“Gente-fiers” are in a state of nepantla, or a state of in-betweeness. In her seminal work, Borderlands, Gloria Anzaldua describes nepantla thus:

“Bridges are thresholds to other realities, archetypal, primal symbols of shifting consciousness. They are passageways, conduits, and connectors that connote transitioning, crossing borders, and changing perspectives. Bridges span liminal (threshold) spaces between worlds, spaces I call nepantla, a Nahuatl word meaning tierra entre medio. Transformations occur in this in-between space, an unstable, unpredictable, precarious, always-in-transition space lacking clear boundaries. Nepantla es tierra desconocida, and living in this liminal zone means being in a constant state of displacement–an uncomfortable, even alarming feeling. Most of us dwell in nepantla so much of the time it’s become a sort of “home.” Though this state links us to other ideas, people, and worlds, we feel threatened by these new connections and the change they engender.”

The state of nepantla for “gente-fiers” goes something like this: Am I gente or a gentrifier? Is my project producing exchange value or use value? Am I an artist or a laborer? Am I living in the past or looking toward the future? Going backward or forward? What clues does the hybridity of “gente-fication” give us for knowing ourselves differently? For building bridges to new worlds? In what follows I want to use a decolonial methodology that precisely bridges scholarly work and activist practices gathered from informants who live and work in Boyle Heights. Many of them do not describe themselves of “gente-fiers” but grapple with these questions in their cultural work on a daily basis.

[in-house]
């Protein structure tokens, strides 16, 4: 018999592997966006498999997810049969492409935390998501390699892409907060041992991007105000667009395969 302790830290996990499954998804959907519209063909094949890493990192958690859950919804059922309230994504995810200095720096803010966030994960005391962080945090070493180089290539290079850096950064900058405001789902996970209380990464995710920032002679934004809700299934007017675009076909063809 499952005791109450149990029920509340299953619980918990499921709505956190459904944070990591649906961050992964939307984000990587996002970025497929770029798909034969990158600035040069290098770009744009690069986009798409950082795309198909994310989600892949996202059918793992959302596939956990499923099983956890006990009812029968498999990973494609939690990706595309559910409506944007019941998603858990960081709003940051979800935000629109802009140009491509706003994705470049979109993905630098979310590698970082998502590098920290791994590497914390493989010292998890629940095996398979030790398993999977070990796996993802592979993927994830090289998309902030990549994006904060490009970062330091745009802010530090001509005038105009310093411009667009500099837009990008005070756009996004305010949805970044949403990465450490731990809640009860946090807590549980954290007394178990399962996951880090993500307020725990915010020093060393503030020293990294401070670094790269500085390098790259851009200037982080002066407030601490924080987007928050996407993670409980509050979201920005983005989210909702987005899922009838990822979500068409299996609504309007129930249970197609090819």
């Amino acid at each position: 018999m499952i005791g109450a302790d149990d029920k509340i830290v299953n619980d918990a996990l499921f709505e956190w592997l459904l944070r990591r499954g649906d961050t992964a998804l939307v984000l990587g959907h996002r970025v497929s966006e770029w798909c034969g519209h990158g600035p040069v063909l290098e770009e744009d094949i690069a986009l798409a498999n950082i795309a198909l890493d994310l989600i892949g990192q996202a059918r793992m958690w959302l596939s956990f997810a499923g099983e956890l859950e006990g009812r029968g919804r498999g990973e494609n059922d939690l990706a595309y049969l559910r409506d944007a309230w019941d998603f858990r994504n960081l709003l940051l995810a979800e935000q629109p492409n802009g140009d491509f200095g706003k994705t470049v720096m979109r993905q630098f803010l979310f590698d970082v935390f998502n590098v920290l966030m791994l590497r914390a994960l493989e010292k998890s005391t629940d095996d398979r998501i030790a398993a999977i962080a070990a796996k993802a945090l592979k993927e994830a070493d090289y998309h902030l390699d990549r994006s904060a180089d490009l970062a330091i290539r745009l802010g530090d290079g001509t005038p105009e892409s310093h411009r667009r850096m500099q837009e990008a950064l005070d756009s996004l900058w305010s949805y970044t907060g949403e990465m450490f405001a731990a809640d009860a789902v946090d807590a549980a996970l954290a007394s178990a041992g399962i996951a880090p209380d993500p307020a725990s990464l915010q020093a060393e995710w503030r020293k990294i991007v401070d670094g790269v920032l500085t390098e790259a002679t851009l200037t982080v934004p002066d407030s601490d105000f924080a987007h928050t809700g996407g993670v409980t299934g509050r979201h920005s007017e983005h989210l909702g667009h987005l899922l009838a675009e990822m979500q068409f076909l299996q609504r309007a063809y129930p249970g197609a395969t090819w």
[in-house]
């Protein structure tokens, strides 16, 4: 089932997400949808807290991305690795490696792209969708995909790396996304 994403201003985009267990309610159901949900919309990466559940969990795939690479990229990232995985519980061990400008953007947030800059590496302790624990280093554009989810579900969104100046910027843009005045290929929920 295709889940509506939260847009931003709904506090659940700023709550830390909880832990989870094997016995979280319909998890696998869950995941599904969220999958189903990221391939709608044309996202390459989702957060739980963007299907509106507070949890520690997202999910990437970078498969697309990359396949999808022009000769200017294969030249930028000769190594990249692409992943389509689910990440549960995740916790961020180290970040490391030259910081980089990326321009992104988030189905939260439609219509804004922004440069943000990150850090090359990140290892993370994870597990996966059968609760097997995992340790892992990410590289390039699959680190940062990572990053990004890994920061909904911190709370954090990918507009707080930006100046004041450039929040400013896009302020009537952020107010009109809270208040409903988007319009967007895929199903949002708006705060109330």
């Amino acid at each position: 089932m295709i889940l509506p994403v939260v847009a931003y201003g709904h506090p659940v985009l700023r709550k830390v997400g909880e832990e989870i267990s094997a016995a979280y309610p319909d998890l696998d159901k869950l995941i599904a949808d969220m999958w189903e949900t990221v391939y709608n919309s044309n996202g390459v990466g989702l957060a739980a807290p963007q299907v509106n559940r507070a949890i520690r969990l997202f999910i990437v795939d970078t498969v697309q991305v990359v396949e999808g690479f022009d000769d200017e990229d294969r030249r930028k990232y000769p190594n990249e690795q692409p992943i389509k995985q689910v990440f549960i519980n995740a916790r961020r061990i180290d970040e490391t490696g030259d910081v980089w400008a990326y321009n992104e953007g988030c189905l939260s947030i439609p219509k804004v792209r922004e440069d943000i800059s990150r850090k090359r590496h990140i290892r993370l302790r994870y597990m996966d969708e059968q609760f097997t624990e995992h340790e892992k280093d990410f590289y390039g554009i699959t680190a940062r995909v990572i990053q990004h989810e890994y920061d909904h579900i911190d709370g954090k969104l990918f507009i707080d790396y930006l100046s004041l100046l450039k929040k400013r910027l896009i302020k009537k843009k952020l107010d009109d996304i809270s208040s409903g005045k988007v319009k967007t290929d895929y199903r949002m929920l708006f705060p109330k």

Gente/Gentrifier

James Rojas is a Los Angeles-based city planner. He was born and raised on the eastside, and studied in MIT where he wrote his dissertation about 1970’s city planning in East LA and Boyle Heights. Particularly he studies the neighborhoods as a site of “Latino urbanism.” In his 2015 piece “How the Civil Rights Movement Shaped Latino Urbanism in East L.A.,” Rojas defines Latino urbanism as a phenomenon that “goes beyond creating great public spaces… [It] includes cultural identity, which is shaped by needs, desires, and imagination.” The examples he gives include structures in a style of architecture that reflect what he refers to as a Chicano utopia. For example, the Doctor’s Hospital in East LA which still currently stands as a monument to modern and pre-Colombian medicine. However, Rojas does not push his concept of a Chicano utopia far enough in as far as he remains in the domain of urban planning that focuses on murals and plazas, as well as materials like stucco and metal. Surely, these styles evoke a certain consciousness, but aesthetics by themselves do not a Chicano utopia make. Nevertheless, his insight is helpful for imagining that there is some precedent for gente-driven urban planning. He writes that “the initial grassroots artistic Chicano interventions of the 1970s created civic discourse and influenced architecture.”